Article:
Let’s discuss drunk driving
As I mentioned in a previous article, during the holidays there is a rise in automobile accidents. One of the reasons for that rise is the increase in drivers driving under the influence of alcohol.
BACtrack.com reports, “The most traveled holiday period of the year is Thanksgiving weekend … Thanksgiving Eve is even referred to as ‘Black Wednesday,’ as it may be the busiest night of the year for bars.”
Although I am not anti-alcohol, I am anti-drinking and driving. Which includes ANY drinking and driving. Continually I hear comments such as, “I can handle my liquor” or “One or two drinks doesn’t affect me.”
One or two drinks WILL have a negative effect on your ability to drive, and you cannot safely handle your liquor when you get behind the wheel of a car.
Mothers Against Drunk Drivers (MADD) reports, “An average drunk driver has driven drunk over 80 times before first arrest…In 2015, 10,265 people died in drunk driving crashes … one every 51 minutes.”
I believe the use of the term “drunk driver” is one of the reasons so many people fail to understand how serious and prevalent drunk driving is. The term drunk driver suggests a slobbering, falling-down drunk.
The slobbering, falling-down drunk is usually not the most dangerous drunk. He usually either knows he can’t safely drive or someone else recognizes the danger and prevents him from getting behind the wheel of a vehicle.
Much more dangerous is the 127-pound mother who has had two drinks at a holiday party, stops by a friend’s house after work and has another drink, then stops and picks her children up from day-care and hits the road to visit relatives.
Tragically, children, who have no choice in the matter, are too often the innocent victims of an adult drinking and driving. For those innocent souls, I have the deepest sorrow.
The Centers for Disease Control (CDC) reports, “Of the 1,070 traffic deaths among children ages 0-14 years in 2014, 209 (19 percent) involved an alcohol impaired driver.”
I believe one of the reasons there are so many drunk drivers, is the laws are too lenient. When a man, driving drunk, can hit a school bus full of children, kill several of the children, and be sentenced to only 8 years in prison, there is a problem with the judicial system. When a woman, driving drunk, hits a car and kills a man and his 12-year-old daughter and is sentenced to only 3 years in prison, there is something wrong with our laws.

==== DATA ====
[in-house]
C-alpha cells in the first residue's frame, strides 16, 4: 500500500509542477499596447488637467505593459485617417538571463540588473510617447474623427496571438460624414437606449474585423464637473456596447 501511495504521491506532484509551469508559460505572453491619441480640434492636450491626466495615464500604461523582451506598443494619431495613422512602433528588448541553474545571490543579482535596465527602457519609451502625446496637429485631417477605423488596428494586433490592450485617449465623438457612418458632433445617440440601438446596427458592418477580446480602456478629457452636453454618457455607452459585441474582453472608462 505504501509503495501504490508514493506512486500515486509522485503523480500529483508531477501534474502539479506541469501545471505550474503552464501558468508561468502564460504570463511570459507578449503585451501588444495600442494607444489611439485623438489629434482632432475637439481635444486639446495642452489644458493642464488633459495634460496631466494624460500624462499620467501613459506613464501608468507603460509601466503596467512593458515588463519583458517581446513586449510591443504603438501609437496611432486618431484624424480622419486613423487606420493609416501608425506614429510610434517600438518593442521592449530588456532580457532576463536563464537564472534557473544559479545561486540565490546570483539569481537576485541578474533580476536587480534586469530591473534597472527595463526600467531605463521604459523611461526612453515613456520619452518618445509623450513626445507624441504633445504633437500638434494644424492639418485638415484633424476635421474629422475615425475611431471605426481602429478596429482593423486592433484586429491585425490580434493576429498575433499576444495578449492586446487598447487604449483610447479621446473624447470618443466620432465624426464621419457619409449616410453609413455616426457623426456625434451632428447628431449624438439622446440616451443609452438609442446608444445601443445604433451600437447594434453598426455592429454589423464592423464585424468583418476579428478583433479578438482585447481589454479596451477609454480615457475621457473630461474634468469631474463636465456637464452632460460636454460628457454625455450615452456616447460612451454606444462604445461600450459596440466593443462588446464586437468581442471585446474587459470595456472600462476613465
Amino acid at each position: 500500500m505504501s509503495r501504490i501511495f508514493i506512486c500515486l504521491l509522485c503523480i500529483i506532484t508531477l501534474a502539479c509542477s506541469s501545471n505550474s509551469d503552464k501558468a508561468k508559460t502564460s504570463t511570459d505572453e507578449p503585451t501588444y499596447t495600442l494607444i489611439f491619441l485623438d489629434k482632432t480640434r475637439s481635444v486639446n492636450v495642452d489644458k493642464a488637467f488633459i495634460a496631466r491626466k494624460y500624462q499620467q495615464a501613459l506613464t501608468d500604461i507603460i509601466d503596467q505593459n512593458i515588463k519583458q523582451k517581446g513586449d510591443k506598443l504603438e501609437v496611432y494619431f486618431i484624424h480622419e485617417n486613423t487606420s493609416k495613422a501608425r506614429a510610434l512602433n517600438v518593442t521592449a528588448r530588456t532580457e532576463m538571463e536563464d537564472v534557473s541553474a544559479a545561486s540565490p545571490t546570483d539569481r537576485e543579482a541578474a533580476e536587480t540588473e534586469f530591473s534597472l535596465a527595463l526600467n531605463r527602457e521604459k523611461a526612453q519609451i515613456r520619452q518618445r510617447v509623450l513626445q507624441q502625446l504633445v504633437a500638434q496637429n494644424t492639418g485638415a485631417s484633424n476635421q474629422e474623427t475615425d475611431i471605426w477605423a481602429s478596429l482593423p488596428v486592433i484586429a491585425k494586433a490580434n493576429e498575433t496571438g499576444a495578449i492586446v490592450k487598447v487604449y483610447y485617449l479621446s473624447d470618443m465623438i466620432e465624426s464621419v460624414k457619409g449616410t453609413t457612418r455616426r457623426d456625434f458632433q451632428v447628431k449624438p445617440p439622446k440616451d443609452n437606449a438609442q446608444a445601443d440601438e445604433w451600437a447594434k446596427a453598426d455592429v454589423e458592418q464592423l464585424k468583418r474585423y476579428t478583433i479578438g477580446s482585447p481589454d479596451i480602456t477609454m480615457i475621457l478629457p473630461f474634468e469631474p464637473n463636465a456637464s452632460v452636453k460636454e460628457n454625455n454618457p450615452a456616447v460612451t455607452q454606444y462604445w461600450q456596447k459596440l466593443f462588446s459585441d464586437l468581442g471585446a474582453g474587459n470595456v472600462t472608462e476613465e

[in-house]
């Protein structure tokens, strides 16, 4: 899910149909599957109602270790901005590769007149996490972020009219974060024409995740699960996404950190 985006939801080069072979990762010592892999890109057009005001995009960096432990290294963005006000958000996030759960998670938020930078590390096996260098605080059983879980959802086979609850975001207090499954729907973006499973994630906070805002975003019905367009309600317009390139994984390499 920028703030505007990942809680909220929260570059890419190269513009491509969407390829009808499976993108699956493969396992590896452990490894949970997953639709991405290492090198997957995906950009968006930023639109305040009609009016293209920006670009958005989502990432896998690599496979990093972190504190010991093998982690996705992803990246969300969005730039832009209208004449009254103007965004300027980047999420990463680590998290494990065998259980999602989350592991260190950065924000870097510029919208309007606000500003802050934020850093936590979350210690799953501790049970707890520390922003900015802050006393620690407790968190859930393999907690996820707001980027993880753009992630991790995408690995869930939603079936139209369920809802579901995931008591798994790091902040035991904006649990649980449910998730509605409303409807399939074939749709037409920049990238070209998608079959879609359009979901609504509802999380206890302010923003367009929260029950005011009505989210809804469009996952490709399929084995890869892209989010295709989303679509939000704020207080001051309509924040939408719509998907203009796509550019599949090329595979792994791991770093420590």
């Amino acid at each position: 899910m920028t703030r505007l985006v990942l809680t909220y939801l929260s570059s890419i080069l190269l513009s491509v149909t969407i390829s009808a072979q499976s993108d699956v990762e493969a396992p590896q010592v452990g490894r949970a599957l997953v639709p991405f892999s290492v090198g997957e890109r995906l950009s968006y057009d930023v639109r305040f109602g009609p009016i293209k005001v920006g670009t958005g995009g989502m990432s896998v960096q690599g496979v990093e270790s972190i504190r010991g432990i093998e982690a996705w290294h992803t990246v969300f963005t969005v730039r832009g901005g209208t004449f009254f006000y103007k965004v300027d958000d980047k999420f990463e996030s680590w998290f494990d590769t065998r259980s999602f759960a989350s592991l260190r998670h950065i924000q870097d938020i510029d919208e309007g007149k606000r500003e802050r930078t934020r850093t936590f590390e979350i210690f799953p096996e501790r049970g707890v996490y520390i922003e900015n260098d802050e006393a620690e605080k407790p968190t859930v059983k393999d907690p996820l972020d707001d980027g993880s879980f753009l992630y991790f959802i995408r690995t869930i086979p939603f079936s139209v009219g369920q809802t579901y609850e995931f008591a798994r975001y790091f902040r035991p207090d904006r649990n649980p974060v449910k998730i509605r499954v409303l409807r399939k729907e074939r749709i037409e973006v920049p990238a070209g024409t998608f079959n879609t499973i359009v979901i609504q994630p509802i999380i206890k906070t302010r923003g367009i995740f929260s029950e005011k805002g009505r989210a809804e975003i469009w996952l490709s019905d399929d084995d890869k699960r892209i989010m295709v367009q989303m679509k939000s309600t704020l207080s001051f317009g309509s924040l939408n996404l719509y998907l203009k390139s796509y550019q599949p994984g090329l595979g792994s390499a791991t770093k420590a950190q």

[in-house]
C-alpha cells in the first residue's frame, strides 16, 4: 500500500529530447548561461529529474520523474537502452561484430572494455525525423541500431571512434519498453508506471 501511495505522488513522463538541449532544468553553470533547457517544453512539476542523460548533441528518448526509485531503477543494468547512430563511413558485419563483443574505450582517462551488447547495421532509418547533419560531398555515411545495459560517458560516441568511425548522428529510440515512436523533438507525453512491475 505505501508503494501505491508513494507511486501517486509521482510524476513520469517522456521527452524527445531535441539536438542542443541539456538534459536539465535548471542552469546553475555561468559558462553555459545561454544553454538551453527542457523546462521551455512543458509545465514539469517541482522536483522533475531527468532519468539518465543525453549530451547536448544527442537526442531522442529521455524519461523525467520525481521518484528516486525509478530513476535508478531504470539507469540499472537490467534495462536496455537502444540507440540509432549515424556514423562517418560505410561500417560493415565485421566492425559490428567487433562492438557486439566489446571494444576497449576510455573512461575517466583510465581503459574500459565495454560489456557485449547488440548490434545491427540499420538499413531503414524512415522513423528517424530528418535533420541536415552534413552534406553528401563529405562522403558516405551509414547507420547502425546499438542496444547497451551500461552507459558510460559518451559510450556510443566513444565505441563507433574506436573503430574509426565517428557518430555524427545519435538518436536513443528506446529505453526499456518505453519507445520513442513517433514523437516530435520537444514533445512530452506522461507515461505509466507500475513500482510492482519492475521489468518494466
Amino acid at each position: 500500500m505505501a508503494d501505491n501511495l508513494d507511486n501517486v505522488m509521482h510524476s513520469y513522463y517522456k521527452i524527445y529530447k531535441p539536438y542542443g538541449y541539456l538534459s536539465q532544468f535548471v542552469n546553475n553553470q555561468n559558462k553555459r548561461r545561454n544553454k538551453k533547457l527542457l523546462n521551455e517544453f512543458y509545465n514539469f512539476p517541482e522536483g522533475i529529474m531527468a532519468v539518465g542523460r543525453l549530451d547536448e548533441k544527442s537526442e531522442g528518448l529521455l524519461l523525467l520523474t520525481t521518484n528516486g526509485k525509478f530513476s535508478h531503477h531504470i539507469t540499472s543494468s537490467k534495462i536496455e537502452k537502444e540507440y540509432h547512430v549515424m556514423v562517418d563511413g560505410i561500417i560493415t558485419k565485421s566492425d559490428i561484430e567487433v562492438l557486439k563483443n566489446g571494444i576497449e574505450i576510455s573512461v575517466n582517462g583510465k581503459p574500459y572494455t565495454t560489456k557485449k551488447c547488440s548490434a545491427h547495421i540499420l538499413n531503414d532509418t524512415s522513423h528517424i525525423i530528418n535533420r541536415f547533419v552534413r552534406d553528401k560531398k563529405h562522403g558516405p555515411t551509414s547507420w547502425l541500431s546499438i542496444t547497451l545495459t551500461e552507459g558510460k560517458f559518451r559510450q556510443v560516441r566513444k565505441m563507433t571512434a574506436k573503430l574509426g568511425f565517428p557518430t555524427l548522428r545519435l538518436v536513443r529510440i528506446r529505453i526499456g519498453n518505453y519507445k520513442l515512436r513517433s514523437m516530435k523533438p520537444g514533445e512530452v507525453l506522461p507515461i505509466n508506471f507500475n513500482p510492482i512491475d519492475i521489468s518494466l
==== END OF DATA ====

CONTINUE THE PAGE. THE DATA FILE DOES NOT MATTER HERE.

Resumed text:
I believe that anyone who kills another person while driving under the influence of alcohol should be charged with pre-meditated murder. It is difficult in our society to find anyone over the age of 13 years-old who does not know about the dangers of drinking and driving. So, to me, if someone drinks and gets behind the wheel of a vehicle then they have the knowledge in advance they may kill someone.
Lenient laws allow for those who drink and drive to believe that even if they are caught, it will not be a big problem. We can find case after case where drunk drivers have a long list of arrests before they kill someone. We can also find case after case where drivers continue to drink and drive even after having their driver’s license suspended.
It amazes me as to how many family members and friends will loan their vehicle to someone who has had their license revoked for drinking and driving. One way to reduce that from happening is when a driver is arrested for driving and drinking, the second offense, and any subsequent arrests should include the confiscation and sale of the vehicle being driven, regardless of who owns the vehicle.
As harsh as my statements may sound, it is much harsher to stand at the graveside of a loved one because someone chose to drink and drive.
I wish you the happiest and safest holidays ever. And for that to happen, be the one who says no to drinking and driving this holiday season.
Johni Hipple lives in Galion. She is a speaker, author, facilitator and the founder of Johni Hipple Freelance. A graduate of the University of Kentucky in Sociology, a graduate of Hondros college in Real Estate, and a Marine Corps veteran, Johni is a prolific and compassionate writer who uses words to share knowledge, experience, and ideas that will make a positive difference in the lives of others. If you have a thought, idea or suggestion about this column, share it with Inquirer editor Russ Kent at firstname.lastname@example.org.